One thought on “Illegal People: How Globalization Creates Migration and Criminalizes Immigrants”

    1. Bacon's new book does a good job of exploring the ways in which neoliberalism has affected the individual lives of immigrant workers and assessing case studies of local struggles against exploitative employers and immigration authorities. He's also especially good in explaining why attempts at instituting "comprehensive" immigration reform, particularly those that include employer sanctions and guest worker programs, are inherently exploitative and should be strenuously opposed by anyone who car [...]

    2. I absolutely love the last line of this book: "The borders between countries should be common ground where they can come together, not lines to pull them apart." Beautiful. It captures the idea of a sense of globalization based in true human community rather than exploitation. This is an excellent investigation into how globalization, migration, and labor all tangle together and affect policy decisions on the local, national, and international levels. There's so much in this book that I don't kn [...]

    3. This book is almost completely US/Mexico-centric. David Bacon is a photojournalist, and I think he should stick with the photos. I dragged myself through parts of every chapter. I was determined to finish, but my effort almost outweighed the benefit. Pros: my information and awareness of day laborers is more complete. I appreciated that he didn't try to hide his purpose and bias. I've come up with some good questions (I think?) after reading this, but it's going to be a fight to find answer disc [...]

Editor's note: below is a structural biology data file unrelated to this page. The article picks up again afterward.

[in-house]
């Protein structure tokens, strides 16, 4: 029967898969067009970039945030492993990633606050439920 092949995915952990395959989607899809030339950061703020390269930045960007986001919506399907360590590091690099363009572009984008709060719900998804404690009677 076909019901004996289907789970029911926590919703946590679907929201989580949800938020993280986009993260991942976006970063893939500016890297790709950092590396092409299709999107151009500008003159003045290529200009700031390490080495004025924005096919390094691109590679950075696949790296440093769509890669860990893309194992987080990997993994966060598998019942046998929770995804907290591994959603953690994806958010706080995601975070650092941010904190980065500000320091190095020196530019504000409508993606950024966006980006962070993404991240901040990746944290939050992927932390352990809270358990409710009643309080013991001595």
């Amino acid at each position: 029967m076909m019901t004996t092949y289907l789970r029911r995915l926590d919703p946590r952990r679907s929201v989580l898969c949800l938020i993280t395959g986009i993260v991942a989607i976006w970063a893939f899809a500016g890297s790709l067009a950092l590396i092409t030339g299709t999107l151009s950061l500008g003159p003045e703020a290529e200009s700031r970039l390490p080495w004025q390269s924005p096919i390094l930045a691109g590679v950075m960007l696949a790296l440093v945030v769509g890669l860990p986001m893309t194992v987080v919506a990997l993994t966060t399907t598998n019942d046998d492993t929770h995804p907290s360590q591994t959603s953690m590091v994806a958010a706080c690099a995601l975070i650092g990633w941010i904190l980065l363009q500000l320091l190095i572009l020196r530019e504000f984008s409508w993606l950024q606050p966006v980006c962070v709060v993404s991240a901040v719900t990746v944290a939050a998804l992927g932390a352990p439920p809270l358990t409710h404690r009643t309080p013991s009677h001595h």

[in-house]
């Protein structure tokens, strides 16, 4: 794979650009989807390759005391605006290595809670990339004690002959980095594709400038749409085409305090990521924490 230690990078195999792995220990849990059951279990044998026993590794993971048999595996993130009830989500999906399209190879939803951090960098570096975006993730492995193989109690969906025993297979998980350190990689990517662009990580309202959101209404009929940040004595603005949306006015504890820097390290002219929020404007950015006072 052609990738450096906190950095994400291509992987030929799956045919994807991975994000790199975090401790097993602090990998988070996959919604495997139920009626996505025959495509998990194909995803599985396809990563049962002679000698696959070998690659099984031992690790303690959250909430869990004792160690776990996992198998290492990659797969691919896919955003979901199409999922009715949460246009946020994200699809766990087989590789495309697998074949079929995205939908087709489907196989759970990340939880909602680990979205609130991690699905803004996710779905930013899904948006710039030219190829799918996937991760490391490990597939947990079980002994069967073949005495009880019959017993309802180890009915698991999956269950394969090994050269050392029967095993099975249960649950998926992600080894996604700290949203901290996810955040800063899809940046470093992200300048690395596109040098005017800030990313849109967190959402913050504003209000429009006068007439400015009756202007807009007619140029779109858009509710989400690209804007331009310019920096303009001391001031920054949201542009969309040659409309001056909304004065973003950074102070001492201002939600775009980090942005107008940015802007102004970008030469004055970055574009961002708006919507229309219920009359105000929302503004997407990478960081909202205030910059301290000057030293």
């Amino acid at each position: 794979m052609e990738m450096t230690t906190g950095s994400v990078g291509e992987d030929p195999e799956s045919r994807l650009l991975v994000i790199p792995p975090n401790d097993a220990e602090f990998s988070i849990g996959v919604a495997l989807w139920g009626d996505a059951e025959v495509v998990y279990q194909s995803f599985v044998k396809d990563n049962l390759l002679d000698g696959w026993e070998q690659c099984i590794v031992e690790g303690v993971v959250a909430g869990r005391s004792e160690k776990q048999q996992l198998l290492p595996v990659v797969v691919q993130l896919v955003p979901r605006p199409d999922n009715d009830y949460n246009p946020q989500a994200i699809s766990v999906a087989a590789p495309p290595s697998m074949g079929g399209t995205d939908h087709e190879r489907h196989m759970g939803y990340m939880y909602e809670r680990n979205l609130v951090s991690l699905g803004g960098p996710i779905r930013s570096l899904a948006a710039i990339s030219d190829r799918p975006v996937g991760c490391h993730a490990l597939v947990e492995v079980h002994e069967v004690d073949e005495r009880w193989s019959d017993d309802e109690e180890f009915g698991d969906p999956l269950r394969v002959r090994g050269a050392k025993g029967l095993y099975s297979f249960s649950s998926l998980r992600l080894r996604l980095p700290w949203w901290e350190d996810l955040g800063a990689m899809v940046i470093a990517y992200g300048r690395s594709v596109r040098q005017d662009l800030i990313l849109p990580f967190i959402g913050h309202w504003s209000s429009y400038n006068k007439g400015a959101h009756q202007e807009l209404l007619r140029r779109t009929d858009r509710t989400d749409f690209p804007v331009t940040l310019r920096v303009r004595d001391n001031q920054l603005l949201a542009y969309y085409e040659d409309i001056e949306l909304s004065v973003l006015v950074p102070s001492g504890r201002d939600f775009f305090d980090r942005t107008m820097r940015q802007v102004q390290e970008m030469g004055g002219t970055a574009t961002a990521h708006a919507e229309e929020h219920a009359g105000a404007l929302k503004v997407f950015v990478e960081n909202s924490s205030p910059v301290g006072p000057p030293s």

4. Overall, this is a great book with an important story to tell, one that goes largely unreported in the mainstream media. I have a tremendous amount of respect for Bacon's work as a journalist. However, the book would have worked better as a collection of essays as the structure was a bit disjointed.

    5. Really ugly to read. Poor trajectory in the argument structure, but anecdotes and case studies are satisfying. A few really intense points made on the latent power of immigrant workers in the US and the nation state's concept of "illegal."

    6. While a much needed wake up call concerning immigration in America, David Bacon’s very pro-immigrant Illegal People reads much more like a compilation of articles on the subject rather than a coherent book on the subject.

    7. I gave this to Neela for her birthday in 2008, but truth be told, it was a bit of a chipmunk gift as I wanted to read it as well. Anyway, I started reading it during the tail end of my time in LA and finished it up in New York. Interesting book, but poorly organized.

    8. David Bacon stakes out his turf right away; he has been an immigrant rights activist and a trade union organizer.

    9. Written by a former Union Organizer, this progressive view of the miseries and unfair treatment of undocumented migrants gives needed insight into the need for immigration reform.

    10. Social and political view of immigration and migration issues. Repeats itself a lot. But a good book to use to study the issues.